From the pulpit of his Miami church, pastor Kevin Sutherland appears more like a college lecturer than a firebrand preacher.
In video of a recent service posted on Mosaic Miami Church's YouTube channel, Sutherland strolls across the stage in shirtsleeves, using a PowerPoint presentation to talk about marriage and relationships.
"Effective communication enables relationships to endure," Sutherland tells the audience.
It is unclear from the videos or the church's web site how large the congregation is, but authorities allege Sutherland, 45, had a lucrative business on the side: dealing in counterfeit art.
(Read More: How to Spot a Fake: Paintings)
Last week in New York State Supreme Court in Manhattan, Sutherland pleaded not guilty to a single count of second degree attempted larceny. Prosecutors say he tried to pass off five paintings purportedly by British modern artist Damien Hirst, even though he knew they were fake. Sutherland was unaware that a supposed art dealer he met with at New York's Gramercy Park Hotel in January was, in fact, an undercover New York City detective.
Sutherland had allegedly contacted Sotheby's auction house in New York in December offering to sell a Hirst "spin" painting—reminiscent of spin art at carnivals—purported to be worth between $120,000 and $140,000. He also offered documentation—known as "provenance"—of the painting's history.
But according to the criminal complaint, a Hirst-affiliated authentication service in London, Science Ltd., determined the painting and the provenance were fake and Sotheby's rejected it. Nonetheless, according to the complaint, Sutherland again offered to sell the first spin painting, a second spin painting, and three "dot" paintings entitled "Valium," "Opium" and "LSD," all of which were also fake.
(Read More: Fakes and Forgeries That Fooled the Experts)
Asked by the undercover detective if he had any reason to doubt the paintings' authenticity, Sutherland allegedly said in an e-mail, "EVERYTHING'S GOOD, EVERYTHING'S GOOD," according to the complaint.
Sutherland is free on $100,000 bond. Asked outside of court how he got into the art business, Sutherland was silent. His New York attorney, Sanford Talkin, would not say what Sutherland's defense would be, but said his client looks forward to his day in court.
"The truth will come out, and we're very confident in our position," Talkin said.
In the $80 billion art market, there are estimates that as many as 40 percent of the works for sale are fake. The FBI has an entire team dedicated to art fraud, and in New York, in many ways the center of the art market, Manhattan District Attorney Cyrus Vance Jr. is stepping up his efforts as well.
(Read More: The Real Deal on Fake Art)
The Sutherland case is one of about half a dozen major art cases his office has prosecuted since 2010. It is still a tiny fraction of the 100,000 or so cases the office handles every year, but for Vance, who prosecuted art fraud cases as a young assistant, they hold a special place.
"I think we have an obligation, both as a matter of local responsibility and also as a matter of making sure the art market is fair, just like any other market we're involved with—whether it's securities, whether it's real estate, whether it's construction," Vance said in an interview.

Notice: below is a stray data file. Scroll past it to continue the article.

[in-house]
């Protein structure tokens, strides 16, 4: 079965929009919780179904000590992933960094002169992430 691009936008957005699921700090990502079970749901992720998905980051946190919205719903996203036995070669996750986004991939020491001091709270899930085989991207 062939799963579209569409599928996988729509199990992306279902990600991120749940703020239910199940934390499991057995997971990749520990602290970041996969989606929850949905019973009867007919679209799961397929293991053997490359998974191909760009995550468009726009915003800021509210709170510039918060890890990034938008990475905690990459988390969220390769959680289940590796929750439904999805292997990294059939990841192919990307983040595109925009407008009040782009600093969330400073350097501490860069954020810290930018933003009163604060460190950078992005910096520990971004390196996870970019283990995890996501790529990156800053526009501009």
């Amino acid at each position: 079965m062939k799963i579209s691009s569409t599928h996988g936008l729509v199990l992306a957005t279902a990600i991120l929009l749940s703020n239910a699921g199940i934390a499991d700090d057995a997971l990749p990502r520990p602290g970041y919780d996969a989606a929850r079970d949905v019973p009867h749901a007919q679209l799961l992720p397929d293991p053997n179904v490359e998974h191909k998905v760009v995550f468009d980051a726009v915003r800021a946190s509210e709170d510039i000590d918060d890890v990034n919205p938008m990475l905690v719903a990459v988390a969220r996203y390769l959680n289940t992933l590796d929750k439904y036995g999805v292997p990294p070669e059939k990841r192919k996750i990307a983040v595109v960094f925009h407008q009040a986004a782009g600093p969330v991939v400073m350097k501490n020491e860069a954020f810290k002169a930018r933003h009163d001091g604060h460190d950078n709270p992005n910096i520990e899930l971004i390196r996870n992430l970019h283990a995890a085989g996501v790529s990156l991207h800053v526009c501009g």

He said prosecutors are getting better at art fraud cases, in part due to technology.
"The same art's being stolen the same way I think it has been stolen for generations. Now our tools to build cases are a little more sophisticated than they were thirty and forty years ago."
Nonetheless, the cases can be challenging to prove, in part because experts say determining the authenticity of a work of art is a surprisingly inexact science.
"Unless the artist himself says, 'I actually did that painting,' unless there's a history of the piece coming forward from the artist, it's tough because people have been copying paintings forever," said Robert Wittman, who founded the FBI's Art Crimes Unit and now works for private collectors.
Wittman said the provenance of a painting is key, but even that can be tricky, because paintings are often stolen more than once.
"They go missing. They show up again. They get sold three or four times. But they still don't have good title because once it's a stolen piece, you can't pass good title."
In the case of counterfeit art, prosecutors must prove beyond a reasonable doubt that the person selling the art had intent to commit a fraud. That is where good undercover work comes in.
"You have to prove knowledge that the person knew this was material was fake and that he meant for it to be sold and he was trying to basically pull the wool over somebody's eyes," Wittman said.
Wittman would not say how an undercover agent might do that, since he still does undercover work for private collectors.
"I'm still actually doing this stuff," he said.
Kevin Sutherland, the Florida pastor, hinted during an interview with investigators that he may claim in his defense that he did not know the Hirst paintings were fake when he tried to sell them.
According to the criminal complaint, Sutherland told investigators he "didn't really read the e-mail" from Sotheby's rejecting the first painting as a fake, and that the e-mail "could mean a thousand things."
But prosecutors say Sutherland is no beginner when it comes to fake art. According to the complaint, he acknowledged to investigators that he is currently involved in a civil suit over two other pieces of counterfeit artwork.
Sutherland is due back in court in the criminal case on April 25.
-By CNBC's Scott Cohn; Follow him on Twitter @ScottCohnCNBC